Crown molding not only adds visual interest to your home, but also increases its value. It highlights the transition between walls and ceiling, adding decorative character to even the plainest rooms. Furthermore, it elevates a room’s stature and draws the eye up. If you are a first-timer, there are a few things to keep in mind before you tackle this DIY project. You will want to ensure you have the right tools and materials including:
- Crown Molding
- Paintable Caulk
- Caulk Gun
- Miter Saw
- Coping Saw
- Taper Measure
Crown molding comes in various types and sizes. Wood molding tends to be a good option as it is lightweight and relatively flexible. It comes in stain-grade woods or stock-paint grade. Plaster can be richly ornamented with crisp detail, but it heavy and rigid. This means that it generally requires a professional to install it, as screws and construction adhesive are needed for additional support. Plaster-covered foam is also increasing in popularity, comprised of fiberglass covered polystyrene and a thin coat of acrylic plaster. There are many other options depending on the specific needs of your project.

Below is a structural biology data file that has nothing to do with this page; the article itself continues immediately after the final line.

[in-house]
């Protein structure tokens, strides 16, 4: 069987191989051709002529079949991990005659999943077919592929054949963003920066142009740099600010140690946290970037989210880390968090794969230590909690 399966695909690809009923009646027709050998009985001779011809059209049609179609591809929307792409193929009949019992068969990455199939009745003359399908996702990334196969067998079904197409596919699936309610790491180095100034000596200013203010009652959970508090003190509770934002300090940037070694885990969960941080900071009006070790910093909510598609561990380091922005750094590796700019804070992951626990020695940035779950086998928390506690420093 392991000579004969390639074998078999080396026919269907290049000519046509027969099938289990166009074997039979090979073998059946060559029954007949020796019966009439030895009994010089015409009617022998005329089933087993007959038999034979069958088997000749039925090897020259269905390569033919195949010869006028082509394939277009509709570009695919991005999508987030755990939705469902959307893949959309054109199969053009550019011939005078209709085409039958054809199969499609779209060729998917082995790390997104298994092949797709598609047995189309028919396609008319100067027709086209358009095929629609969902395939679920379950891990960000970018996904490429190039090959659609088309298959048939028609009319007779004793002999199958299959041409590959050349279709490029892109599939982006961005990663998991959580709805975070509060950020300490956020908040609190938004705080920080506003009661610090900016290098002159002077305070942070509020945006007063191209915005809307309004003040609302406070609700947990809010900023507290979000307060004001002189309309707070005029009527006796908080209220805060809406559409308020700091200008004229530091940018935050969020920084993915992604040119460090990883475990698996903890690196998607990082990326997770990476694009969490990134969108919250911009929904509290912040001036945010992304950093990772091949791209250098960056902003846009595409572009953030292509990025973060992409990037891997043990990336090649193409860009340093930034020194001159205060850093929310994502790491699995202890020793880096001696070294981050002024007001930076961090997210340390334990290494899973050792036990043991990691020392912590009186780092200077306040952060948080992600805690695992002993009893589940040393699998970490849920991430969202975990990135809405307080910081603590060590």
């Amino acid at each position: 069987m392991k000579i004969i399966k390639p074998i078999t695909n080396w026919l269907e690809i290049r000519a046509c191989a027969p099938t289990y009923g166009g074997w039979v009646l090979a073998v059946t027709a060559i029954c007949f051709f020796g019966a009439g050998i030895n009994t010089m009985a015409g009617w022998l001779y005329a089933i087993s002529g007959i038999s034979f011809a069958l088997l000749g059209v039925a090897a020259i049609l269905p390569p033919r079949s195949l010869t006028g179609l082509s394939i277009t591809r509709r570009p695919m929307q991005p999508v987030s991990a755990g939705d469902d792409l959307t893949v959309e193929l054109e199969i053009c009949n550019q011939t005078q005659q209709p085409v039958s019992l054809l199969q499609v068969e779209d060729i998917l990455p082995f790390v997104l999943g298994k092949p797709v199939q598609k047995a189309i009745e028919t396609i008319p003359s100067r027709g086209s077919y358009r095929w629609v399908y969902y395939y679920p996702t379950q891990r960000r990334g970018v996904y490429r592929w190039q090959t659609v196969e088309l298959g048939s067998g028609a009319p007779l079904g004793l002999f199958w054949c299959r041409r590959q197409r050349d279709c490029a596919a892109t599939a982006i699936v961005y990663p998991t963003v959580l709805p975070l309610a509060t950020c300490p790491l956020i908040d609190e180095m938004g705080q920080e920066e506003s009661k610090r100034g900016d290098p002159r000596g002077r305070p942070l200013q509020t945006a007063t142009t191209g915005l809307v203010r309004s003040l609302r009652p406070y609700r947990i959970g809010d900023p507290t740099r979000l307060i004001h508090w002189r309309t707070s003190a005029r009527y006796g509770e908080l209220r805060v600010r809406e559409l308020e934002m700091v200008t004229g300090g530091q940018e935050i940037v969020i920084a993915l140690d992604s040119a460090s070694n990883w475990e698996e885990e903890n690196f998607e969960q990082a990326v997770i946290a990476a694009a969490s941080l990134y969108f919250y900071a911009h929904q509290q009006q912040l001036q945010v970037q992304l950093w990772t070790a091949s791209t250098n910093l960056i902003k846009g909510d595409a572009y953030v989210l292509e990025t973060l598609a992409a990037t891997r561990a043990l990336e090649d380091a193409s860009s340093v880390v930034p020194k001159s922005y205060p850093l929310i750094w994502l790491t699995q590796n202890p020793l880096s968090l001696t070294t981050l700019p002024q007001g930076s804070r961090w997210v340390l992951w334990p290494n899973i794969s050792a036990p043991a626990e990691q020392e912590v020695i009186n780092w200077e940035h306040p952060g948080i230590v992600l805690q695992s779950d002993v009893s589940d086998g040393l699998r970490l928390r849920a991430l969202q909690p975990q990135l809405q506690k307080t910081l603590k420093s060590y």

After you have selected the type of crown molding, you will want to measure and cut the corners. Using a coping saw is the easiest way to cut due to the tightness of a coped joint versus a mitered joint. Additionally, a coping saw is the best option for beginners as any gaps can be easily concealed with a small amount of caulk. If you do not have one on hand, a power miter saw also provides a clean cut and tends to be highly accurate. Once the pieces have been cut, it is time to take the molding to the wall. Longer pieces may require assistance.
As long as the materials are light enough, nails and caulk to fill in any gaps should be sufficient to support the molding. If you prefer to use corner blocks, you can skip the miter and coping cuts altogether, which prevents having to cut angles into the molding. This not only looks professional, but also tends to be easier to tackle. If you find that installing crown molding isn’t for you, experts at Charles Martin & Son Roofing are here to help. For more information and a free consultation, contact us today!